- Let the "name" field represent sort_name only. Avoid the "LEFT JOIN" with civicrm_email table. This skips the two LEFT JOIN's and makes the first two queries significantly faster (CRM_Core_Config::$includeEmailInSearch)
- For the sort_name,use the clause LIKE "value%" instead of LIKE "%value%". This allows mysql to use an index rather than the sequential scan.
- If the alphabetical pagination display is not very important, suppress it completely (CRM_Core_Config::includeAlphabeticalPager)
- If the ordering is not important, suppress the ORDER BY clause (CRM_Core_Config::$includeOrderByClause)
- If you are running only one civicrm install (i.e. one domain id), suppressing the domain where clause also speeds things up (CRM_Core_Config::includeDomainID)
- For large data sets it is significanly faster to compute the list of contacts you want information on and then use that list to restrict the results. As an example our current query looks like:
SELECT sort_name, first_name, street_address, email, phone FROM civicrm_contact LEFT JOIN civicrm_location LEFT JOIN civicrm_address LEFT JOIN civicrm_email LEFT_JOIN civicrm_phone WHERE COMPLEX_WHERE_CLAUSE ORDER BY sort_name LIMIT 0,50;For large data sets the above query is ridiculously inefficient (since the LEFT JOIN's take forever) A more optimized query is:
SELECT contact_id FROM civicrm_contact WHERE COMPLEX_WHERE_CLAUSE ORDER BY sort_name LIMIT 0,50; SELECT sort_name, first_name, street_address, email, phone FROM civicrm_contact LEFT JOIN civicrm_location LEFT JOIN civicrm_address LEFT JOIN civicrm_email LEFT_JOIN civicrm_phone WHERE contact_id IN ( LIST_GENERATED BY ABOVE QUERY ) ORDER BY sort_nameNote the absence of the LEFT JOIN in the first query (there might be a few depending on the search criteria) and the change in the WHERE clause for the second query. mysql has an incredibly crappy sub-select implementation (for independent sub-select clauses) which are best avoided. If your querying on address/email/state values all at the same time the above might not be very optimal
So my understanding is that you create a complex query and then do variations on that query to retrieve the pager etc.
I think the idea of splitting the initial complex query up is a good start, but IN statements are quite inefficient. Have you thought of creating a temp table with the initial results instead of using a WHERE cid IN (list_of_cids). This might gain some ground. Generally it's more efficient to do your filtering in the FROM statement, rather than the WHERE statement.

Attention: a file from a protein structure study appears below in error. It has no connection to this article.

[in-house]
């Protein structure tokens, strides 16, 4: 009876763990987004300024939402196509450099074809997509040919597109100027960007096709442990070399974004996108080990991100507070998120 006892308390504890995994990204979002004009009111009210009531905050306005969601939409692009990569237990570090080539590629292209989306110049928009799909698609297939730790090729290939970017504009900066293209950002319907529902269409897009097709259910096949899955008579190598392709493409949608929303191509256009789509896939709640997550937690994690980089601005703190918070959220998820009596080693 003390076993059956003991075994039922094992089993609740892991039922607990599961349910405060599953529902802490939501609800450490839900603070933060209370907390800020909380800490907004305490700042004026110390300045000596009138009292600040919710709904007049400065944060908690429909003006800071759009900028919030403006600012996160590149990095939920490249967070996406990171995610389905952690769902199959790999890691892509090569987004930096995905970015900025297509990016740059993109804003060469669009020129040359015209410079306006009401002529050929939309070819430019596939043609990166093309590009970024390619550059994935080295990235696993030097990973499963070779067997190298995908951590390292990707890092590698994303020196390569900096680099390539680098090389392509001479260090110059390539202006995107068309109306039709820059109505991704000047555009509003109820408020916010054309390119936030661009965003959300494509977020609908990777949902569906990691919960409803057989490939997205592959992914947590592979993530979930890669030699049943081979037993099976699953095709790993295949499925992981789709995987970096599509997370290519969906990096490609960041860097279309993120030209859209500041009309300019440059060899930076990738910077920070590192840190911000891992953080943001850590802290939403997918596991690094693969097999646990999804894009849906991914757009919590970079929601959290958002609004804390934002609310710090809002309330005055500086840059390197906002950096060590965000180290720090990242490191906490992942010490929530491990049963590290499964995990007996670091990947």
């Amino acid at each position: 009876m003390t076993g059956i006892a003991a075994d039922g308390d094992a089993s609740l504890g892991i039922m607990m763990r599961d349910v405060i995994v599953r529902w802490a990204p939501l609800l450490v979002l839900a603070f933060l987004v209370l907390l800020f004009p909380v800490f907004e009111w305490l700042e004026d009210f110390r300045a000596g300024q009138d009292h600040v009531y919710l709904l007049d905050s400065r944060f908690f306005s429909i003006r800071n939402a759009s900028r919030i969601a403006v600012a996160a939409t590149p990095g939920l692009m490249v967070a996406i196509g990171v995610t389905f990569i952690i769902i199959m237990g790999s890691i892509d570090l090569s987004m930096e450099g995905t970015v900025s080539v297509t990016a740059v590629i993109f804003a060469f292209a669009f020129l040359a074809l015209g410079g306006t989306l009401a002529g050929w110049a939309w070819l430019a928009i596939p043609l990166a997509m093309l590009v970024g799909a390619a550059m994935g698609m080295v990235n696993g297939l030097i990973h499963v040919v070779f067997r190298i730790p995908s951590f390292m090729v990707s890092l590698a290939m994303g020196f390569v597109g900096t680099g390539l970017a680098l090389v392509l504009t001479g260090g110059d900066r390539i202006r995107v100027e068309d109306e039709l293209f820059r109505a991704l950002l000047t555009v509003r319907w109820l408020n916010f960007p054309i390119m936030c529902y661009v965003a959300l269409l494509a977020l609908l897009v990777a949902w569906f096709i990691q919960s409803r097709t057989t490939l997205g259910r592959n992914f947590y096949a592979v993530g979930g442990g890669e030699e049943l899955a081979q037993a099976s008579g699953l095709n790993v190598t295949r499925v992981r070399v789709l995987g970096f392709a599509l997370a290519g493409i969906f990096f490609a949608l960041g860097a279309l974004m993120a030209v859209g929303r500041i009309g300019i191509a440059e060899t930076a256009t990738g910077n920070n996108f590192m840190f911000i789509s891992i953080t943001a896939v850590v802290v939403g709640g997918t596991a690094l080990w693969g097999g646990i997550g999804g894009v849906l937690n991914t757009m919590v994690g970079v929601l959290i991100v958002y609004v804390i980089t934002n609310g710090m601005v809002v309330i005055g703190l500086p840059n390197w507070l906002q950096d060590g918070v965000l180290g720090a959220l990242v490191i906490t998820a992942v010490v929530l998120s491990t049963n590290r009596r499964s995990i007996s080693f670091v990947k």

My initial reaction is actually to try sub-queries. You mention that you've had bad experiences with that route, but I think in the past you've added the sub-queries in the WHERE statement, not in the FROM statement. From my experience with MS DB engines, sub-queries in the FROM statement is the most efficient way to go for virtually all complex queries. I'm assuming the results would be similar with MySQL, though I haven't tested thoroughly.
The following approach is very inefficient:
SELECT c.contact_id, e.email, p.phone
civicrm_contact AS c
LEFT JOIN civicrm_phone AS p ON contact_id
LEFT JOIN civicrm_email AS e ON contact_id
WHERE contact_id IN (
WHERE email LIKE "johndoe%"
The better way to go is something like:
SELECT c.contact_id, sqry.email, p.phone
civicrm_contact AS c INNER JOIN (
SELECT contact_id, email
WHERE email LIKE "johndoe%"
AS sqry ON contact_id
LEFT JOIN civicrm_phone AS p ON contact_id;
MySQL basically creates a temp table of the sub-query and uses the temp table in the master query. This is naturally better than calling the email table twice. This method gets rid of some left joins too.
In this example you might also try to subquery the phone table to return only the primary phone, then you wouldn't need to use any left joins.
You could probably do your pager in php too. This would mean that you're only using one query.
It has the potential to not work out at all, but it might be something to look into.
We've got about 100K contacts in our database.
Searches were taking 20-100 seconds to complete (basic searches with a
query term and default options).
After reading http://civicrm.org/node/99 , I implemented some of the
suggestions and here's what I found.
All of my times were gathered with a pageload timer in FF and are based
on 2-3 tests of each optimization, each using the same query. Our site
implements eaccelerator opcode cache.
Changes to settings were made in CRM/Core/Config.php
Baseline: With all optimizations off
- 2 queries averaged 95 seconds.
Set $includeEmailInSearch = 0;
- 3 queries averaged 5.3 seconds
- search term still matched on email addresses.
- search for firstname.lastname@example.org returned a match on email (this is most likely because the user did not have a first/last name and hence their sort/display name is their email address)
Set $includeAlphabeticalPager = 0;
- 3 queries averaged 3.7 seconds
Set $includeOrderByClause = 0;
- 3 queries averaged 2.6 seconds
Set $includeDomainID = 0;
- 3 queries averaged 2.4 seconds
Would be awesome if you could run some tests of your suggested queries above vs what our optimized queries are and document the time difference between the two approaches. Will help us significantly and allow us to make a more uniformed decision